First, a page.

Vietnamese teenagers on why they have sex at early age
14 juin 2022
Nguyen Tuan, 15, had sex for the first time earlier this year, did not use a condom and his girlfriend had to take a morning-after pill.
“I think it’s normal and common for teenagers to have sex since many of my peers also do the same,” the HCMC boy says.
“However, I just learned that there is great risk of contracting STDs, which I had no idea about.”
He is one of an increasing number of Vietnamese teenagers engaging in early sexual activities, believing that sexual desire during puberty is normal and indulging it would help satisfy their curious minds.
According to a 2019 study by the Ministry of Health and World Health Organization on student health behavior, the rate of having sex before the age of 14 had more than doubled to 3.51 percent from 1.45 percent in 2013.
Only 42 percent used condoms while 44 percent used other birth control methods, both much lower than in 2013.
A 2018 study by the National University in Hanoi found that around 10 percent of Hanoi students had sex before finishing grade nine and 39 percent before graduating high school.
Around 10 percent of high schoolers admitted to having sex with more than three partners.
On a Facebook community group, around 100 admitted they had sex for the first time while in secondary school.
Many students claim that since sex education in school is taught in a theoretical manner, they try to sate their curiosity and get first-hand experience by watching pornography and engaging in unprotected sex.
Nguyen Van Thanh had sex with his girlfriend at the age of 16 for the first time and has been keeping it a secret from his parents. Like Tuan, he also says his school did not teach or equip him with knowledge about how to protect himself from STDs.
“I didn’t use a condom because I had no idea how to.
“At school, we only learn about body parts and about reproduction via biology textbooks.
However he thinks having sex at this age is totally normal and that kids in many countries do the same, and says he frequently goes on apps to search for sexually active girls.
Many Facebook groups with thousands of members have become places where underage people openly share their sexual experiences.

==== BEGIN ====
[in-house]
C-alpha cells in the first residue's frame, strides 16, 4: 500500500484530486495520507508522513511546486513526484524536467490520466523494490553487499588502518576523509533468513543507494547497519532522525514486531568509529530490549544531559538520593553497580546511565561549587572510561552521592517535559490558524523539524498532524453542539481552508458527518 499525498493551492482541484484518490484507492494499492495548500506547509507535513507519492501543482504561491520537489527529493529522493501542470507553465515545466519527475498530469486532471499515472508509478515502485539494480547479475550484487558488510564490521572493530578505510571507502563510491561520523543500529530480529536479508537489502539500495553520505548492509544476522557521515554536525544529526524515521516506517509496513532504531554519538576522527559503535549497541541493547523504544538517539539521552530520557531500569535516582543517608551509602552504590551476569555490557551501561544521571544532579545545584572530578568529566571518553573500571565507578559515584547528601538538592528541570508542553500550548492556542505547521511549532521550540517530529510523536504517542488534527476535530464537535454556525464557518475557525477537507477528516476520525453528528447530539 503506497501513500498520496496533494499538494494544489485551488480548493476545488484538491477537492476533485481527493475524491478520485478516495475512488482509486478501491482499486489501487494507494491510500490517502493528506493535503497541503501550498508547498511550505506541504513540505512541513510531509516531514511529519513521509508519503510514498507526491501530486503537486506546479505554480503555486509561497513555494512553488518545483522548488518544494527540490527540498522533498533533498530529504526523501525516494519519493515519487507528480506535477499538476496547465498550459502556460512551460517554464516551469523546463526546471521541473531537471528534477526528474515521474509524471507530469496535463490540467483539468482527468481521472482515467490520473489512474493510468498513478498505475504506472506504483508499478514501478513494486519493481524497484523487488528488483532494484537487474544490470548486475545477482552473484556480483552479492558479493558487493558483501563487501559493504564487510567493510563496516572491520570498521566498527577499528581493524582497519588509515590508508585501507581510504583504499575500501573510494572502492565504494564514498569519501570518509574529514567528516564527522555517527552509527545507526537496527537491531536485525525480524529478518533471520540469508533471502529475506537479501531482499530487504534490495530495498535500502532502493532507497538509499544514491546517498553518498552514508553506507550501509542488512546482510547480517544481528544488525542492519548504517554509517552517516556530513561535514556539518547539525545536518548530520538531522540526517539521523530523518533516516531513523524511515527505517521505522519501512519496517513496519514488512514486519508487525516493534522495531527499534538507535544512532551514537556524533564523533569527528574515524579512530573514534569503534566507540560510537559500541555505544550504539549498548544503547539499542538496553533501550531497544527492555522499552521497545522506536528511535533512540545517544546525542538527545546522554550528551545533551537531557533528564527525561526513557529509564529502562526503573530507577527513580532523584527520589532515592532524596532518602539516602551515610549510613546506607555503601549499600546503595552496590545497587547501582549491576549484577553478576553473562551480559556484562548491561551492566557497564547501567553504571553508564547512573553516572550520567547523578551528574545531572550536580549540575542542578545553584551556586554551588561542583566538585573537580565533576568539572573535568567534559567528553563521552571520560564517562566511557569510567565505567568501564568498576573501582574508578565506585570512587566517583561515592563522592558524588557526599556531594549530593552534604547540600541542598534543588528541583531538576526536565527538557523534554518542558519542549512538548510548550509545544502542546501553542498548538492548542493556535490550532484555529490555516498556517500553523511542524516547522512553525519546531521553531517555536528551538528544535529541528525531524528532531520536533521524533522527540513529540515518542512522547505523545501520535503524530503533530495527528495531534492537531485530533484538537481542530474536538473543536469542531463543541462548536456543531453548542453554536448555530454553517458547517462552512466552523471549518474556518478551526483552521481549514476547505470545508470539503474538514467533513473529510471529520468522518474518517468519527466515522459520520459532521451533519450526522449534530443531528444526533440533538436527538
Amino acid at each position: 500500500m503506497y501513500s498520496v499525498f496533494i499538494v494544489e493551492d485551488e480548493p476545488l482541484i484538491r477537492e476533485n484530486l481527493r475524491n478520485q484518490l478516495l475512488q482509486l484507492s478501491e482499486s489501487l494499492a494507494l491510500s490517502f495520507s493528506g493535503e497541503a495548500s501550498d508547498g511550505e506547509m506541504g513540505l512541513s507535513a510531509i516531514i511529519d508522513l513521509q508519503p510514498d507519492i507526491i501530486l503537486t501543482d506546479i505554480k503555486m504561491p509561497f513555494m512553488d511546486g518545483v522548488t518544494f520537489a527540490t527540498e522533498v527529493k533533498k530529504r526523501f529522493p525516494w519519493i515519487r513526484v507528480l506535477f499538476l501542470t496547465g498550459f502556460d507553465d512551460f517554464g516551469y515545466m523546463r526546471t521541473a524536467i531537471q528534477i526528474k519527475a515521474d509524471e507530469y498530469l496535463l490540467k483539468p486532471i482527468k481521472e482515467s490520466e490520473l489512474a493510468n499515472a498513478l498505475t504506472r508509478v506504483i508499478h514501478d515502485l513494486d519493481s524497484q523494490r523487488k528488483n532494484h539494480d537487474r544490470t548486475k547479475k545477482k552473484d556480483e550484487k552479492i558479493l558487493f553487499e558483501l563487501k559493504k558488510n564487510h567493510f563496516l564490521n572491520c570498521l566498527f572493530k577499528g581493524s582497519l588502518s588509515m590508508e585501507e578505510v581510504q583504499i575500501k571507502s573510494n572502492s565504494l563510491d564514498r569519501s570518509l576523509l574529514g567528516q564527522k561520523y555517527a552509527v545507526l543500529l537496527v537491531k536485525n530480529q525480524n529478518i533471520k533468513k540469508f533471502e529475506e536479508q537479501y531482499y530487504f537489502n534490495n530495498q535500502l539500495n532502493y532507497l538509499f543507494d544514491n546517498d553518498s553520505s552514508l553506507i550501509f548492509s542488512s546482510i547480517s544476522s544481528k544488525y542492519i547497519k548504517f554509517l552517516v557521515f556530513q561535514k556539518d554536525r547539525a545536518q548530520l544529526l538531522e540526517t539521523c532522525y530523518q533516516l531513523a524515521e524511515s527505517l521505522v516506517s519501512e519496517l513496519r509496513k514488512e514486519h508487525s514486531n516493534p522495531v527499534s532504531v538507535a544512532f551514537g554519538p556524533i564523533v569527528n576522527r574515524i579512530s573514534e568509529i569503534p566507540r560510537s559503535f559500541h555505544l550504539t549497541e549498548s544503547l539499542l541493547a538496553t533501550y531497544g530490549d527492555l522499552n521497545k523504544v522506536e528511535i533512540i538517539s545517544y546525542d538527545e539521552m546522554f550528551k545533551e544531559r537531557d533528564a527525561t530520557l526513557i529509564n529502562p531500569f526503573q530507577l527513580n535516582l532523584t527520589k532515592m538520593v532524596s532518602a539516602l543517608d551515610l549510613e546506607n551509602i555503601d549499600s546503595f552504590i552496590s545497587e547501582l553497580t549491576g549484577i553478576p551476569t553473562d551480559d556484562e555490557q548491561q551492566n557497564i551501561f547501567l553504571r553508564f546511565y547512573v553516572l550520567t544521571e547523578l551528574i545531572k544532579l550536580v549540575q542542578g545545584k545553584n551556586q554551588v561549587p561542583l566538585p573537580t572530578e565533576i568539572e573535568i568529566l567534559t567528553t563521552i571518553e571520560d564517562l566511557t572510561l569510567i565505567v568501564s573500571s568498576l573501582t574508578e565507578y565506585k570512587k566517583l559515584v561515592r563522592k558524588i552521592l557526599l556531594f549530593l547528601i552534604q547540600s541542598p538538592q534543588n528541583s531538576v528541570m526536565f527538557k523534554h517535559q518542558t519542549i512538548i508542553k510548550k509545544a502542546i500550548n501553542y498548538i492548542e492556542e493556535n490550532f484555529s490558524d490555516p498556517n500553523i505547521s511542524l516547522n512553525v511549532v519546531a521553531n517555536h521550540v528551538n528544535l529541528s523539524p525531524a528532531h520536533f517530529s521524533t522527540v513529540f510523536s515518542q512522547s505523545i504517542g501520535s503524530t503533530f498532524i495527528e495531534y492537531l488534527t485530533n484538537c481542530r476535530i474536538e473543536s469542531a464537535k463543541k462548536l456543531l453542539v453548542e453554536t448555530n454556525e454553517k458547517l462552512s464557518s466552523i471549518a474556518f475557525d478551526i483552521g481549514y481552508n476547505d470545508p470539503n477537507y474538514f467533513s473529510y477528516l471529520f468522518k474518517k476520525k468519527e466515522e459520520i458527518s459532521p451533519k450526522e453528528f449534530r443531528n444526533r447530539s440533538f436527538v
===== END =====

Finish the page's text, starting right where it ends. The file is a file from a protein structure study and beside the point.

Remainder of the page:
Several of them admit to having sex with numerous partners before the age of 18.
Tran Xuan Quoc, 11, went online and used phone apps to learn about sex after hearing many older students talk about the birds and the bees both online and in person.
“I am intrigued. I think I will try it out when I am a bit older to see what the hype is about.”
While many people point to early onset of puberty for children developing interest in their bodies and sexual behavior at such an early age, some blame it on stress children face.
“I think students face a wide range of stressors related to academic demands,” Dang The Danh, the father of a high-school boy in HCMC’s District 3, says.
Tran Thanh Nam, a psychologist, says 20-30 percent of children have anxiety and depression and feel disconnected from their parents, and “so having sex is a way to take their minds off everyday stresses.”
“Romantic relationships assist them in seeking connections, particularly when they are unable to connect with their family members and feel lonely in their own home.”
Tuan finds that having sex with people his age gives him more people to talk to since he is depressed due to his parent’s broken marriage.
“After they divorced, I had no one to talk to. I believe the girls I have sex with listen to my stories and make me feel better.”
Another culprit is the ease with which young Internet users can meet, talk and connect with a large number of people these days.
Nam said: “Many modern teenagers learn about their rights but forget that rights always come with responsibilities.”
One of the factors contributing to teen abortions is the country’s attitude toward sex and reproductive health.
Every year Vietnam has 300,000–350,000 abortions, more than any other Asian country. According to the health ministry’s department of population and family planning, the actual figure could be even higher because it does not take into account illegal cases and those performed outside clinics.
Young women between the ages of 13 and 19 account for 62 percent of all unexpected pregnancies.
Though there has been progress, experts say Vietnam must do more to improve sex education in schools. Reluctance to bring up the subject has been a persistent issue both at school and home.
Dr Vu Thu Huong, a former lecturer in the Hanoi National University of Education’s primary education department, says sex education programs are being neglected and taught too late.
Besides, the content is not appropriate for students, she adds.
Nam advises parents to start teaching their children about sex at a young age.
“You might think a child is too young to get sex education. But it’s never too early to talk about sex to your kids.”
He says a child should be able to tell the difference between boys and girls by the age of three.
“If a child feels embarrassed when we discuss sex education with them, they have read about it elsewhere, and they will no longer listen to their adults because what we tell them may be less interesting than what they already know.”
Dr Le Duy Thao of Hong Ngoc General Hospital’s department of andrology says many parents avoid teaching their children about sex or do not fully explain. There have been no studies in Vietnam on the frequency and effectiveness of children discussing sex with their parents. However, many teenagers claim that sex is still a taboo subject that they never discuss with their parents.
“I’ve never told them I’ve had sex,” Tuan admits.
“I can’t imagine discussing my sexual activities with them since it would be very awkward.”
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